It is the most highly oxidising species in the active site so gains its electron first.
Where does oxygen bind and what does this form?
To the open ligand binding site on haem a3, forming the highly unstable oxyferrous species
Give the fully reduced form of the active site.
Fe2+, Cu+, OH-Tyr
When does the 4 electron reduction of oxygen occur and why does it occur in one step?
Occurs immediately after oxygen binding. Occurs in one step to avoid generation of ROS intermediates.
What is an advantage of avoiding ROS intermediates?
Keeps the reaction more balanced as it does not go through the uneven energy increases/decreases between the ROS species. The steps of equal energy means that a similar mechanism can be used for each reaction step.
What has happened once the P state has been formed?
4 electron reduction of oxygen has occurred. The oxygen has been split to give two deprotonated waters.
What is the purpose of the rest of the redox cycle?
Uses electrons from 4CytC to reduce the oxidised cofactors in the active site and to reform the fully reduced form. Each step uses an electron from CytC and results in proton uptake.
Why does the proton from Tyr-OH remain near to Fe3+-OH in the O/E states?
To accommodate electron addition to the ferryl state
How does the whole system remain neutral throughout the reaction cycle?
Chemical protons enter the matrix to compensate for the charges in the active site.
Why are the protons taken from the matrix considered chemical protons?
They end up on the water that is formed
How much energy is needed to move one proton across the membrane?
Why does water formation generate 200 meV?
Chemical protons from the matrix meet electrons from the intermembrane space at the catalytic site, this is the equivalent of moving one electron the whole way across the membrane, against the proton gradient. This generates 200 meV.
How many protons are translocated in each step?
1 chemical proton which will end up on the water and 1 pumped proton which contributes to the proton motive force.
How do protons cross the membrane?
Via D and K channels which go from the matrix to the active site.
How much of the energy produced is conserved in the electrochemical and proton gradients?
400 meV out of the 500 meV produced
What does the excess driving force allow?
For reactions to still take place in extreme conditions.
What is the excess driving force called?
What is a likely method for proton pumping through the D and K channels?
It is likely that one channel takes a proton to the active site and that the other channel takes a proton across the membrane.
What does the charge neutrality model focus on and what does this suggest?
This model focusses on the D channel, suggesting that the protons don't have to go through separate channels.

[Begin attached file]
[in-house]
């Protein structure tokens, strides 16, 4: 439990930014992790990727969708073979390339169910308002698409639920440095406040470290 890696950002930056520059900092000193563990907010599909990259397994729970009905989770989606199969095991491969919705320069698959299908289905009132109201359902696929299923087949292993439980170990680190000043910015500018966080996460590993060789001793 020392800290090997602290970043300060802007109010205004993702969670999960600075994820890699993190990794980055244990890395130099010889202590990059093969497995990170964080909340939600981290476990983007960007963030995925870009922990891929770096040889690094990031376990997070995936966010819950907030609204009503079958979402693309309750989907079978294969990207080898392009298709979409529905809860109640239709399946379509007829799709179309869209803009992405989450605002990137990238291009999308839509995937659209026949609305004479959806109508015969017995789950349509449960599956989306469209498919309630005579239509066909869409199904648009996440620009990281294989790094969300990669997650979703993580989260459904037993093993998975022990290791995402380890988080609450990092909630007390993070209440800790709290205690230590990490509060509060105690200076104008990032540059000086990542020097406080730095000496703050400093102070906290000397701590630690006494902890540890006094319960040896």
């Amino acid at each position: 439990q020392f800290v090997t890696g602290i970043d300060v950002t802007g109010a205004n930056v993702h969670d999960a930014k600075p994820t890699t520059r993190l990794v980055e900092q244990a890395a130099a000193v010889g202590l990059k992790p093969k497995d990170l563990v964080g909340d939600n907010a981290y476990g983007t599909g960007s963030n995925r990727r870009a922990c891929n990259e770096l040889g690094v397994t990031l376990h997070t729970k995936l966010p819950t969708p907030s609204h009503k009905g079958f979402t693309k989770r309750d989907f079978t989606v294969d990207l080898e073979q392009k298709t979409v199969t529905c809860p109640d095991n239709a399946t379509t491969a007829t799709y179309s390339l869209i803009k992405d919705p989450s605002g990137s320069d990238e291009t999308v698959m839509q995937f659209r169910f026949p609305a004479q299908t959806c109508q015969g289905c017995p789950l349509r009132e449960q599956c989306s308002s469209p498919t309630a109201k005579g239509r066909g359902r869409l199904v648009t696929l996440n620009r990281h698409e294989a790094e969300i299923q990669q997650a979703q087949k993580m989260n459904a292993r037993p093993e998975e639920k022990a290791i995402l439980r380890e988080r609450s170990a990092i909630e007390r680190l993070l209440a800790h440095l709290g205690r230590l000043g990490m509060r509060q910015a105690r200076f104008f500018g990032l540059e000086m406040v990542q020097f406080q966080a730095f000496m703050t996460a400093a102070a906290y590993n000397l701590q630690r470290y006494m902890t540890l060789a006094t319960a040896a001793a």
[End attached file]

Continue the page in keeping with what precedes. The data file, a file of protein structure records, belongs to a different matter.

What amino acid is necessary for charge separation in the charge neutrality model?
Where is the proton that will be pumped held during the reaction and why?
Moves past the active site to be held in the proton trap site to allow stabilisation of the electron brought in from cytochrome c.
How is the pumped proton released from the proton loading site?
As the rest of the reaction cycle occurs, the proton in the trap site is no longer stabilised by the electron (gets used) and the proton is released into the intermembrane space.
What triggers the proton to move into the proton loading site?
Electron transfer from haem a to the active site
Give a possible role of the K channel.
Likely to be involved in loading the enzyme with protons during earlier stages of the catalytic cycle whilst the D channel moves both chemical and pumped protons.
How might oxygen binding to the active site affect the D and K channels?
Oxygen binding may act as a signal to switch from using the K channel to using the D channel.
Where are disease causing mutations most likely to occur?
In the nuclear encoded subunits.
Give 3 examples of diseases caused by nuclear mutations of CytC oxidase subunits.
Leigh-Syndrome (SURF-1 mutation), neonatal failure (SCO1 mutation), cardioencephalomyopathy (SCO2 mutation)
What can mutations in the COXI subunit I cause?
Leber optic atrophy, anaemia, hearing loss and colorectal cancer.
What can mutations in the COXII subunit cause?
Leber optic atrophy, exercise intolerance, encephalopathy
What is Leber optic atrophy?
A mitochondrially inherited disease. Results in degeneration of retinal ganglion cells, causing acute vision loss.
Give the major differences between quinone oxidases and cytochrome c oxidase.
No subunit II, ubiquinol binding site in subunit I, haem b instead of haem a, haem o3 instead of haem a3, releases one extra proton per electron in comparison with cytochrome c oxidase